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Crazy Charlie, Bonefish Bitters, Bonefish CDC&Elk and more. Some of these bonefish flies are well known, some are close to unknown, but they can all catch bonefish. Martin Joergensen has selected a few and tells the story.
The number of fly patterns for bonefish is almost as countless as the number of stars in the sky—or maybe just as the number of bonefish anglers. Here are a few well known and lesser-known samples for your inspiration.
This is the father of a lot of modern bonefish patterns. No bonefish flybox should be without. Many of the patterns I like are tied Crazy Charlie style with the wing downward and the fly fishing hookpoint-up as a result.
The original Crazy Charlie is a bright and shiny fly, which has a lot of attraction—but also a lot of glare that might spook off some fish. See description and materials here
Another classic in the Crazy Charlie style where the wing covers the hook point and both are supposed to fish upwards. The Gotcha is a fairly dull and naturally coloured fly and can be a very efficient fly in smaller sizes like 6, 8 and 10. See description and materials here
Many GFF visitors may know Hans Weilenmann's CDC&Elk dry fly quite well. Some may even know that a host of variations of this fly has seen the light of day (Diving CDC&Elk, CDC&Elk Streamer and many more), but few could probably imagine that this fly also exists as a bonefish fly. Welsh Paul Slaney is to blame for turning this modern, classic dry fly into something completely different.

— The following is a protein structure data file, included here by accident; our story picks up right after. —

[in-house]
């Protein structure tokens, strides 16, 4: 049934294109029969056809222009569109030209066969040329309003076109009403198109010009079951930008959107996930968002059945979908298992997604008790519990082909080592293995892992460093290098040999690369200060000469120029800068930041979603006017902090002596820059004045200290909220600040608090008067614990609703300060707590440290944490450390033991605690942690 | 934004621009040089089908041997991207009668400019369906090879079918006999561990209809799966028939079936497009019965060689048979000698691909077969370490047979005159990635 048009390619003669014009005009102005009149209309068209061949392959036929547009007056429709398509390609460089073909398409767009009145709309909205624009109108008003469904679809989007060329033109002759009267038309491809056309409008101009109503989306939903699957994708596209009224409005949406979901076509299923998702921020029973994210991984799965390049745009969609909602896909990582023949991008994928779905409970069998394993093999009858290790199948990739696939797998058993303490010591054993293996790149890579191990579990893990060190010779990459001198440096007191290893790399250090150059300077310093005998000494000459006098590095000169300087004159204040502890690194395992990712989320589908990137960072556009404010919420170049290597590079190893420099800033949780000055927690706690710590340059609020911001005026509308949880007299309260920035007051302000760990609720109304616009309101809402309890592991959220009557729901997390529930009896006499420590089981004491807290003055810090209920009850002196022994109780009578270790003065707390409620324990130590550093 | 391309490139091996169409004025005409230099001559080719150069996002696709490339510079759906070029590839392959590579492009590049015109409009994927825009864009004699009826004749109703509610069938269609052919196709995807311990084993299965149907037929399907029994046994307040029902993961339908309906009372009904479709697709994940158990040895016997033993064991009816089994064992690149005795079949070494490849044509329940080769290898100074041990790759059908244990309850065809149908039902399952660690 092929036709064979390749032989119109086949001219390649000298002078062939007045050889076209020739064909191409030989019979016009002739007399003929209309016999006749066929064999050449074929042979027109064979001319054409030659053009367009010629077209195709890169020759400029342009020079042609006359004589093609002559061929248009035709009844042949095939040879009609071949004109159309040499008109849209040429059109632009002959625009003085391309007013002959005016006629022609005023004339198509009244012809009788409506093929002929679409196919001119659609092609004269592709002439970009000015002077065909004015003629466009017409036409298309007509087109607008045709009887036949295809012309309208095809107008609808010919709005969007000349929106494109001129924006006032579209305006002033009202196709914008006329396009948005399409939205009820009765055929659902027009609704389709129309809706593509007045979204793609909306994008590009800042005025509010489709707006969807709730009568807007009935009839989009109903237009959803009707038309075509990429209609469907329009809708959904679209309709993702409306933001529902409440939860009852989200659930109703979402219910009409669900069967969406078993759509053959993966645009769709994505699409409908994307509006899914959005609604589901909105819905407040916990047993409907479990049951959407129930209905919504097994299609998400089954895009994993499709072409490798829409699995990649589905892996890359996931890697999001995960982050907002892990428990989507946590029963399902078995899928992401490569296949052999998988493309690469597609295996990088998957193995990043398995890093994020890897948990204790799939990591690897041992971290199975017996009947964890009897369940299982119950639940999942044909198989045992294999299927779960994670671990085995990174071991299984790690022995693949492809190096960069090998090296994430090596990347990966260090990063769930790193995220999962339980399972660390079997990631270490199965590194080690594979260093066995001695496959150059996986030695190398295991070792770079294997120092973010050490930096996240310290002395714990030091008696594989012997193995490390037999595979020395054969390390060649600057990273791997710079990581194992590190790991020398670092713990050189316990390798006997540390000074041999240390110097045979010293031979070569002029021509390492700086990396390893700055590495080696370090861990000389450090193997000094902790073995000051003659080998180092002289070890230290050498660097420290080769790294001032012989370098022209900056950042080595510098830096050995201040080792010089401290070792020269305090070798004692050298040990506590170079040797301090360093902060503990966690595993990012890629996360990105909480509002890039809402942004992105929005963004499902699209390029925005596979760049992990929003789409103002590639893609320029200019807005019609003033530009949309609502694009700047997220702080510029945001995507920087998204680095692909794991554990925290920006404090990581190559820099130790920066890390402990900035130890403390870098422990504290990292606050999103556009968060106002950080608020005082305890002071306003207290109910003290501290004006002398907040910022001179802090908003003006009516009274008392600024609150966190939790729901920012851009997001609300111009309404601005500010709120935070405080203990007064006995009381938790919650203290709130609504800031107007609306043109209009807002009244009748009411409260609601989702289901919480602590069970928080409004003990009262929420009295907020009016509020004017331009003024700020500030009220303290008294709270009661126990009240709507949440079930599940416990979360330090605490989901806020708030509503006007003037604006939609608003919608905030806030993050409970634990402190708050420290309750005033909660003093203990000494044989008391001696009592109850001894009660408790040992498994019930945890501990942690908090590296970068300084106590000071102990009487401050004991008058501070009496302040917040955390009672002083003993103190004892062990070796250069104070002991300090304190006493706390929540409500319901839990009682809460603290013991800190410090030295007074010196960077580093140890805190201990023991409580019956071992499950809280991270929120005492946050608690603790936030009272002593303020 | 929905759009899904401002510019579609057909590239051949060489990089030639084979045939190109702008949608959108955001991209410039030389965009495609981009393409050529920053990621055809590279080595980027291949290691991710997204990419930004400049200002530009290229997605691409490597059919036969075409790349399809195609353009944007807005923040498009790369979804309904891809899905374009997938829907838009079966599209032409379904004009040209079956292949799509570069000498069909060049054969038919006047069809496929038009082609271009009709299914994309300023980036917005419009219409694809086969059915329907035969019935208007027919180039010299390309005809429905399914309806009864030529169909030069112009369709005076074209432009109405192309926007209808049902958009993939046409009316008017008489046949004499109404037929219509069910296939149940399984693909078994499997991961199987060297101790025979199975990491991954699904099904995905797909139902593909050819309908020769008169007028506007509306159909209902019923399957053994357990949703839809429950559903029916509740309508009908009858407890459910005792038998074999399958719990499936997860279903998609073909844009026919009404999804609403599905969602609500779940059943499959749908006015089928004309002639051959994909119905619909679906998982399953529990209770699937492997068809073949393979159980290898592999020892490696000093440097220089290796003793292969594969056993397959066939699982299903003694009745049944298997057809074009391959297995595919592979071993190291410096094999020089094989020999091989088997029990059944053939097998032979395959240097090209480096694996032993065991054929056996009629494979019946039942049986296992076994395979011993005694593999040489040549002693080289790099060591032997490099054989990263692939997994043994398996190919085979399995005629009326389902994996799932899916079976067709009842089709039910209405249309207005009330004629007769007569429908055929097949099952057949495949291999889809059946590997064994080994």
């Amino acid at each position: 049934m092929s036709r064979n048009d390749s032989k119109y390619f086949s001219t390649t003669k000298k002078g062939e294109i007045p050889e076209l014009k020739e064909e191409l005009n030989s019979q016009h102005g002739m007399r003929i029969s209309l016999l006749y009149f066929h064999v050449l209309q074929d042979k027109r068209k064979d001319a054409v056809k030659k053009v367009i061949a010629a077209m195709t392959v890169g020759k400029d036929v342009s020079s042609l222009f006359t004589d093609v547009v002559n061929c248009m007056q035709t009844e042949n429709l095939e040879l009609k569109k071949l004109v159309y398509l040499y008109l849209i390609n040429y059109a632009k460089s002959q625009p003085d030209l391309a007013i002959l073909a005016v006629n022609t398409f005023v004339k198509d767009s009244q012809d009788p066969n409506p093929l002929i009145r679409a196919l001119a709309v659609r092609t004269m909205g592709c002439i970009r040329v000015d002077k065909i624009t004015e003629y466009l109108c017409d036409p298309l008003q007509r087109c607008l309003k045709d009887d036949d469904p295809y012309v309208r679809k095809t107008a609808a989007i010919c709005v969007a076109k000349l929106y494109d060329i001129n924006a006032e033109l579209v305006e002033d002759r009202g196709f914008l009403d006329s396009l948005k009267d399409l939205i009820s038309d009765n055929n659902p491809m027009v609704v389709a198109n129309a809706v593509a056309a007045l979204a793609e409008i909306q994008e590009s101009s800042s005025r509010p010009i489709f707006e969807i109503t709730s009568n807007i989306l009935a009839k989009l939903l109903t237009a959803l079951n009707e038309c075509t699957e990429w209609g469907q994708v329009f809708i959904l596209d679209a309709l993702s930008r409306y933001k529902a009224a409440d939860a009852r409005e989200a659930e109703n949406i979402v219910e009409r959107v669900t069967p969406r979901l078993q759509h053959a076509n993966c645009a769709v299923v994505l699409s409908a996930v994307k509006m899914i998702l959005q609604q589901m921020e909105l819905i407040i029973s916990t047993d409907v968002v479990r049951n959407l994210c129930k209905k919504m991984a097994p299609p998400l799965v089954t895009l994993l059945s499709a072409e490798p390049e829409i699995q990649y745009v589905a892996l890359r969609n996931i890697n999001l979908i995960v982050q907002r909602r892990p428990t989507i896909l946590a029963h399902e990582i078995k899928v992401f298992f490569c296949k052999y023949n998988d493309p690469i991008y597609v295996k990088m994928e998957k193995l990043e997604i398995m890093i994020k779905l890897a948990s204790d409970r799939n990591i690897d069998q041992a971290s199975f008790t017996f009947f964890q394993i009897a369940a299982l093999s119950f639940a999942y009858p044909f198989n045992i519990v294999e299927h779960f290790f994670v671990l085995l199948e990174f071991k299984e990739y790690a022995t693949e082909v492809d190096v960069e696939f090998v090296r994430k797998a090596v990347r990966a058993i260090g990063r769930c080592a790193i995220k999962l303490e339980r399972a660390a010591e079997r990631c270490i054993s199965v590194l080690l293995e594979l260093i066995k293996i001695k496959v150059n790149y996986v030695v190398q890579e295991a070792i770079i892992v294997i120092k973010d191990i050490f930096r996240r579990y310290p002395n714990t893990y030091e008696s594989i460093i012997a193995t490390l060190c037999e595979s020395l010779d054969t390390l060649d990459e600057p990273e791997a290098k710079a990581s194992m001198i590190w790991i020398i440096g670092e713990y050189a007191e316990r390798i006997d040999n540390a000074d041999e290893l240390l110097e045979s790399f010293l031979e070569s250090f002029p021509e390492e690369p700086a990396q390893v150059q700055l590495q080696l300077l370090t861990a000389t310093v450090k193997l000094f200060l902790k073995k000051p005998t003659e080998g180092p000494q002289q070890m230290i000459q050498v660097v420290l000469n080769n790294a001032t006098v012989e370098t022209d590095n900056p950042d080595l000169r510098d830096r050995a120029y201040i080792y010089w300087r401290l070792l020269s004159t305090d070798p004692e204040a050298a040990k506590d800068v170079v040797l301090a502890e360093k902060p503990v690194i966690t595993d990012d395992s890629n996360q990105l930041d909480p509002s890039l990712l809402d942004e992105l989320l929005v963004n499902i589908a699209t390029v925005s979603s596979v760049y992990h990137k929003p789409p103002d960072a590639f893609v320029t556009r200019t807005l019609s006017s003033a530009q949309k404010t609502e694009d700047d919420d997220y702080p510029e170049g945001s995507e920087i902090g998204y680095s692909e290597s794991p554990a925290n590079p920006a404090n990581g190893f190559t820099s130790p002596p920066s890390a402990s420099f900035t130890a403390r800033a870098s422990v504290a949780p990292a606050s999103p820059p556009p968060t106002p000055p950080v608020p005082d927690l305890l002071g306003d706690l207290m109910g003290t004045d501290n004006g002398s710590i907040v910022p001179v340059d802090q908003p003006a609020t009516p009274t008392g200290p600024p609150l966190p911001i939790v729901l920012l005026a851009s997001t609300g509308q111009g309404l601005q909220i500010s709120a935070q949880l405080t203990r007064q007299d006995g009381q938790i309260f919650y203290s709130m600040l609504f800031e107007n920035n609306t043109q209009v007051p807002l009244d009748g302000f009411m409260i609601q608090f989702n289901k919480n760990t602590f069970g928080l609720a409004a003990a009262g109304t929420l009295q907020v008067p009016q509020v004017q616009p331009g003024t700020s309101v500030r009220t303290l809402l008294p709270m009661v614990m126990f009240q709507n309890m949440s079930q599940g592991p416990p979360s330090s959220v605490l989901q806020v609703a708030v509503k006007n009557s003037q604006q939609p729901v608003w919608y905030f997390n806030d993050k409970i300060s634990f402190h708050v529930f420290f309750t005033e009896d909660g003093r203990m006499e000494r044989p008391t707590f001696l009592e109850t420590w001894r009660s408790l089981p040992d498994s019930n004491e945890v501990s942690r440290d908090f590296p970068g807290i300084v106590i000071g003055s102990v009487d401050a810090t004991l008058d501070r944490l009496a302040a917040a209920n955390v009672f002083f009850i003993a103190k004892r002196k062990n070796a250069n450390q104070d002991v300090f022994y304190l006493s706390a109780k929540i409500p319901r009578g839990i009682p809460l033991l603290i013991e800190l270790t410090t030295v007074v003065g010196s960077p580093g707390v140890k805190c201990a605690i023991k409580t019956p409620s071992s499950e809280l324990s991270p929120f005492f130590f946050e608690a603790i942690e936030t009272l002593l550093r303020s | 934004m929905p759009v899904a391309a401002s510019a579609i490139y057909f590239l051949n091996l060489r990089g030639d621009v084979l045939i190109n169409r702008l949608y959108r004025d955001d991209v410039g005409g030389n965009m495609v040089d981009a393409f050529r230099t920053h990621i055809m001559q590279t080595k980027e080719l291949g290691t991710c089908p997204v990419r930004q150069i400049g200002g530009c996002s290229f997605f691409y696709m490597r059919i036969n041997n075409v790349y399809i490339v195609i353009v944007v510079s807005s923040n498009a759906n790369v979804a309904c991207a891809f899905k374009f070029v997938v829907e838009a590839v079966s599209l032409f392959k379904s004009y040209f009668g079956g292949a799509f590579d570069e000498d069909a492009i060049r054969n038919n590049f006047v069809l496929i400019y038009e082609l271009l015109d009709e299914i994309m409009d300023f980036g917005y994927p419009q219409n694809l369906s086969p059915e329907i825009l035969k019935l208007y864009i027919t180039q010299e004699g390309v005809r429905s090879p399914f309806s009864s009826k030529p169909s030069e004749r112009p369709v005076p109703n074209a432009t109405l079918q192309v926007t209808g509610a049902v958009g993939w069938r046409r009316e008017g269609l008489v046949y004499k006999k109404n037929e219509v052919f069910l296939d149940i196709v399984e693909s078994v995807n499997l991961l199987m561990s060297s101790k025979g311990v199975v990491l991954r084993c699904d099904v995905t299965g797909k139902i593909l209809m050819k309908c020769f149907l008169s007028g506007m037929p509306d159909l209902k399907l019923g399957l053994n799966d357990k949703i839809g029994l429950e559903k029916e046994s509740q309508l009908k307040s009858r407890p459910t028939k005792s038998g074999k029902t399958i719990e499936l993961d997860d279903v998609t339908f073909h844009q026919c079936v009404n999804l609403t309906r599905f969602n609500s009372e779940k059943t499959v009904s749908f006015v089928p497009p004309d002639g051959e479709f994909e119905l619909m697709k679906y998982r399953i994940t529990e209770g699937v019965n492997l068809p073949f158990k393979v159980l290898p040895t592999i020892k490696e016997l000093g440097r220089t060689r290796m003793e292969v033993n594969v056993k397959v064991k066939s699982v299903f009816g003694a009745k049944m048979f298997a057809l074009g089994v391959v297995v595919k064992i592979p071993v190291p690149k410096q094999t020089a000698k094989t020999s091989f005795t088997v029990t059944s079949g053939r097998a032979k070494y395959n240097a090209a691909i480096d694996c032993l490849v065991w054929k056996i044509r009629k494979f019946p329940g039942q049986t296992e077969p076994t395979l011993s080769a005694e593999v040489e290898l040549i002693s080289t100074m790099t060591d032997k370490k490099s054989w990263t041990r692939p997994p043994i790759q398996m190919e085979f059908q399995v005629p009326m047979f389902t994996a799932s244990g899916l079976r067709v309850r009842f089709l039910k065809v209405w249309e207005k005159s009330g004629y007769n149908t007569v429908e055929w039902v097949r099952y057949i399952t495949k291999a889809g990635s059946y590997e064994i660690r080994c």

I have tied up bunches of Bonefish CDC&Elks to use in my daily saltwater fishing for sea trout, and the work very well as a small shrimp imitation. I can see no reason why the fly would not entice bonefish in the same manner.
The fly is tied as a traditional bonefish fly in the Gotcha and Crazy Charlie manner with the wing under the hook. What happens when the fly is cast and hits the water is that it turns and fishes upside down. This makes it particularly well suited for fishing on the bottom, as is the case when fishing for bonefish.
Secondly the fly is a soft lander. Due to its fibrous CDC body and the fluffy deer hair wing, it will descend and land softly in spite of the fact that it has bead chain eyes to weigh it down. And I do not doubt that the CDC fibres will catch equal amounts of air and seem equally alive in saltwater as they do in freshwater. See description and materials here and the story of the original fly here.
Another generic, neutral, shrimpy pattern incorporating deer hair. I tied the original Kluting for fishing for cod on the bottom, but a couple of years ago that pattern was converted into a sea trout pattern.
Its colors and material choice makes it a very generic small fish or shrimp imitation, and it's another example of a fly intended to fish hook point up.
You can read the story of the original Kluting here and the birth of the Blackout Kluting here. See description and materials here
I have personally caught more bonefish on Craig Matthew's Bitters than on any other fly. That is one good reason for me to recommend it.
It is also easy to tie and very durable—two more reasons.
The original is tied with epoxy—often on premade MOE-hooks (MOE: Mother Of Epoxy)—and are a bit more crab like than my hot melt glue version. I doubt the fish can tell the difference. You can get the Bitters directly from Blue Ribbon Flies, the fly shop of the originator, Craig Matthews
Read more about this neat fly in this GFF article.